Abstract: The objective of this study was to evaluate the pharmacokinetic interaction between zolpidem and carbamazepine in healthy volunteers. The study consisted of 2 periods: period 1 (reference), when each volunteer received a single dose of 5 mg zolpidem, and period 2 (test), when each volunteer received a single dose of 5 mg zolpidem and 400 mg carbamazepine. Between the 2 periods, the participants were treated for 15 days with a single daily dose of 400 mg carbamazepine. Pharmacokinetic parameters of zolpidem administered in each treatment period were calculated using noncompartmental analysis. In the 2 periods of treatments, the mean peak plasma concentrations (C(max)) were 59 ng/mL (zolpidem alone) and 35 ng/mL (zolpidem after pretreatment with carbamazepine). The t(max), times taken to reach C(max), were 0.9 hours and 1.0 hour, respectively, and the total areas under the curve (AUC(0-∞)) were 234.9 ng·h/mL and 101.5 ng·h/mL, respectively. The half-life of zolpidem was 2.3 and 1.6 hours, respectively. Carbamazepine interacts with zolpidem in healthy volunteers and lowers its bioavailability by about 57%. The experimental data demonstrate the pharmacokinetic interaction between zolpidem and carbamazepine and suggest that the observed interaction may be clinically significant, but its relevance has to be confirmed.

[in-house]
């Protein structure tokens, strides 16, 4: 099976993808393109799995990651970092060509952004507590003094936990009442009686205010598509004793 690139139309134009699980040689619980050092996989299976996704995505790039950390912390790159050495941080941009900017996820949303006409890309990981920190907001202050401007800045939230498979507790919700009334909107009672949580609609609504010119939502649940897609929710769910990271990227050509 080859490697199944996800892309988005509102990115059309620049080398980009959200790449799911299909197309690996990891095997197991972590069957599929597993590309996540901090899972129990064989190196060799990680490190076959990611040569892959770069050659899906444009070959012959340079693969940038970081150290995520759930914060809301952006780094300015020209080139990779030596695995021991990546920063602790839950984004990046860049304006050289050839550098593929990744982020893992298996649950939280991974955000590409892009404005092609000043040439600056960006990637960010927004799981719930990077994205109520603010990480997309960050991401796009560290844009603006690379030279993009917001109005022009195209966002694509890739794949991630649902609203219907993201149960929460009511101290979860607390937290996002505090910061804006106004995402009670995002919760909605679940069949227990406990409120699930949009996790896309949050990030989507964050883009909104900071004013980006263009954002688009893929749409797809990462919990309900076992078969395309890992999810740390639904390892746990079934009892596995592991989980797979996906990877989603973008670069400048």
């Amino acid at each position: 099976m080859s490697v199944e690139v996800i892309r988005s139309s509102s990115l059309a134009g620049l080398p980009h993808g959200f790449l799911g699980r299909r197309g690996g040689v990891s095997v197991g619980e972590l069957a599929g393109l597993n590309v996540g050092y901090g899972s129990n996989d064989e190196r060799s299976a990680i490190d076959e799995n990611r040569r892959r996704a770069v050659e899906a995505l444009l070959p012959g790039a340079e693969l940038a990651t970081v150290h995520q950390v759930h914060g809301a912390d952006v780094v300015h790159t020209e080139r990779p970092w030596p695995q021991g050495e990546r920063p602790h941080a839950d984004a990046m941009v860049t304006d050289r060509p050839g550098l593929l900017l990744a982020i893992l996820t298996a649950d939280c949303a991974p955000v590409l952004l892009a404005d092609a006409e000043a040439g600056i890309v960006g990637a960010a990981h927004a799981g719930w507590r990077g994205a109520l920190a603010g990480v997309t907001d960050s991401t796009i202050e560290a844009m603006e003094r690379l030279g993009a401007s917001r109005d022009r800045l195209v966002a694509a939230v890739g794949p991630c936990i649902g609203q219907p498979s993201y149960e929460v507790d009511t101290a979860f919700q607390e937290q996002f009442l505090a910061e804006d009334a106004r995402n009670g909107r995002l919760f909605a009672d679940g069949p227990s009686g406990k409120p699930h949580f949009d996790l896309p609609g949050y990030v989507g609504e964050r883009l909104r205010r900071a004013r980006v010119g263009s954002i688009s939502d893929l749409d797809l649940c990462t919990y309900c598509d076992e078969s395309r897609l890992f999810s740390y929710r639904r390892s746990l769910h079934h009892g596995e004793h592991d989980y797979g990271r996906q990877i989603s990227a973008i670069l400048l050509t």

Abstract: Our objective was to evaluate a possible pharmacokinetic interaction between zolpidem and ciprofloxacin in healthy volunteers. The study consisted of two periods: Period 1 (reference), when each volunteer received a single dose of 5 mg zolpidem and Period 2 (test), when each volunteer received a single dose of 5 mg zolpidem and 500 mg ciprofloxacin. Between the two periods, the subjects were treated for 5 days with a single daily dose of 500 mg ciprofloxacin. Plasma concentrations of zolpidem were determined during a 12-hour period following drug administration. Pharmacokinetic parameters of zolpidem administered in each treatment period were calculated using non-compartmental analysis and the data from two periods were compared to determine statistically significant differences. In the two periods of treatments, the mean peak plasma concentrations (Cmax) were 75.73±28.34 ng/ml (zolpidem alone) and 80.58±22.40 ng/ml (zolpidem after pre-treatment with ciprofloxacin). The tmax, times taken to reach Cmax, were 0.91±0.42 and 1.44±0.61 h, respectively, and the total areas under the curve (AUC0-∞) were 300.2±115.5 and 438.1±142.6 ng h/ml, respectively. The half-life of zolpidem was 2.39±0.53 h when administered alone and 3.34±0.87 h after pre-treatment with ciprofloxacin. These differences were statistically significant for Cmax, tmax, AUC0-∞, half-life and mean residence time. Ciprofloxacin interacts with zolpidem in healthy volunteers, raising its bioavailability by about 46%. This magnitude of effect is likely to be clinically significant.